Annapolis DUI Case Process

In every DUI case, the information can be held against you and so you need a lawyer that knows just how to defend these cases and knows how to defend them in this courthouse. They need to be familiar with each judge in particular who may have certain things that they look for in an acquittal or look for in finding someone guilty beyond a reasonable doubt. When going through an Annapolis DUI case, contact an experienced and local DUI lawyer.

At The Trial

If the officers have been subpoenaed to court, they must attend and are considered witnesses. The arresting officer, and any other witness officers would be required to testify their observations and conclusions at the time the alleged event occurred in Anne Arundel County.

Typically, DUI trials are bench trials and are rarely heard by juries. The defense would have to pray a jury trial to take the matter out of district court to circuit court where a jury could hear the DUI case.

Prosecutor’s Burden of Proof

To prove a driving under the influence charge, the prosecution must prove that the individual was driving. This can be proved if there was an accident or witnesses to the individual’s driving. This is the first element of a DUI that must be proved.

The next step is to prove that the officer came in good contact with the defendant. This includes whether or not the law enforcement officer had good probable cause to stop the car in the first place, as well as to go beyond asking the individual for their license, registration, and if they have had anything to drink that night. To reasonably continue the arrest, there have to be observable clues such as the odor of alcohol, slurred stammered speech, delayed cognitive response.

Finally, they must show that standard field sobriety tests were given properly, that the timing of all the events was as follows: that a breath test was administered or refused and if administered, it was within two hours.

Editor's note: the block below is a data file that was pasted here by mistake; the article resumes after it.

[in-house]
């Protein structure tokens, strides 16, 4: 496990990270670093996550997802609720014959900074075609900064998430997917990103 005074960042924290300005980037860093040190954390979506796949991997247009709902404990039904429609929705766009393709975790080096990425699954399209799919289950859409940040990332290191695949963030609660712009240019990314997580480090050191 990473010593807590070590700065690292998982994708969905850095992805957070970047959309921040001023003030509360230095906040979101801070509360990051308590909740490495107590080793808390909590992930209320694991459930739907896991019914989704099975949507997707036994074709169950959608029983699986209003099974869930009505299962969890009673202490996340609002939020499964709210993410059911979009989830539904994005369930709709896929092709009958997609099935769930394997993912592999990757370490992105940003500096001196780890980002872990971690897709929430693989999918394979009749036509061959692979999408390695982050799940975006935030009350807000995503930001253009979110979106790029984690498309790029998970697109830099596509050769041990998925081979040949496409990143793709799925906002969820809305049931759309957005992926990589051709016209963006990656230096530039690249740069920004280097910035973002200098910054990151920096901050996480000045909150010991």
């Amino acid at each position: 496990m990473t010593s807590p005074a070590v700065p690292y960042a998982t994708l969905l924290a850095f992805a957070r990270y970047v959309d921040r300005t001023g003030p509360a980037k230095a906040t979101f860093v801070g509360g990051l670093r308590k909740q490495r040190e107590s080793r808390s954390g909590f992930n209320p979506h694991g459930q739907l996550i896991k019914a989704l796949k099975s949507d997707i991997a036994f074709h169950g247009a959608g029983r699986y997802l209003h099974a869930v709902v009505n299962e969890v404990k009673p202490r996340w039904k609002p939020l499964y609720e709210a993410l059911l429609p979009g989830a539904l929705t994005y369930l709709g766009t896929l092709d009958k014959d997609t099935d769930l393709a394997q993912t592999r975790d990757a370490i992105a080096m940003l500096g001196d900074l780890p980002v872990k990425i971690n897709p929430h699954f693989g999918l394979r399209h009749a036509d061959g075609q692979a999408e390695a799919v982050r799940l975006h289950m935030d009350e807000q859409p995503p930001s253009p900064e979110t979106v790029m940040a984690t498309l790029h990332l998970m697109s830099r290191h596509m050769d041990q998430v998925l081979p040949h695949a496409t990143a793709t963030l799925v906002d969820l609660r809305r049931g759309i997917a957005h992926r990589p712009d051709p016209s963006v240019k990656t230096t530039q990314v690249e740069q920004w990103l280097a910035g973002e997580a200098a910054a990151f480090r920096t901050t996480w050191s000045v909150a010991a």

Typically Presented Evidence

Typically the evidence presented is from the officer. The officer would present the evidence by oral testimony in court and state on the record that on this date and time, at this location, he was on patrol when he came into contact with the vehicle, either through a traffic violation, an accident, etc, and then came in contact with an individual that was either driving or determined to be the driver through the witness statements. Witnesses will be subpoenaed to corroborate the officer’s statement.

They will present evidence on the individual’s performance of any standard field sobriety tests conducted, their training on how to administer the test, how they administered the test, and if it was done properly. They might also bring additional evidence such as video or audio.

The chemist could testify to the individual’s breath score and the operation of the machine. The intoximeter machine itself would be present in court to certify that those were, in fact, records that were made by them, kept by them, and done by them in accordance with the training and experience that they have been given over time to be operating a machine that they are allowed to operate.

Sentencing

Typically, sentencing occurs on the same date of the trial in the case that a person accepts a plea offer from the state or loses in the court trial. A DUI defense attorney will tend to request a deferred sentencing date to come back. With a deferred sentence date, the defendant gets a new court date to come back for sentencing.

Constitutional Issues

Recently there has been a Supreme Court ruling on the use of blood and the request for blood by officers in DUI related cases. And it has been firmly established now by the United States Supreme Court that it must be done with a warrant unless it is consented to by the individual.

Appeals Process

A person can absolutely appeal a DUI case. They would appeal the district court ruling to the circuit court after having been found guilty. If the individual has been given the benefit of what is called probation before judgment, they must leave to make an appeal. They cannot accept the probation before judgement because it is not considered a conviction under the law.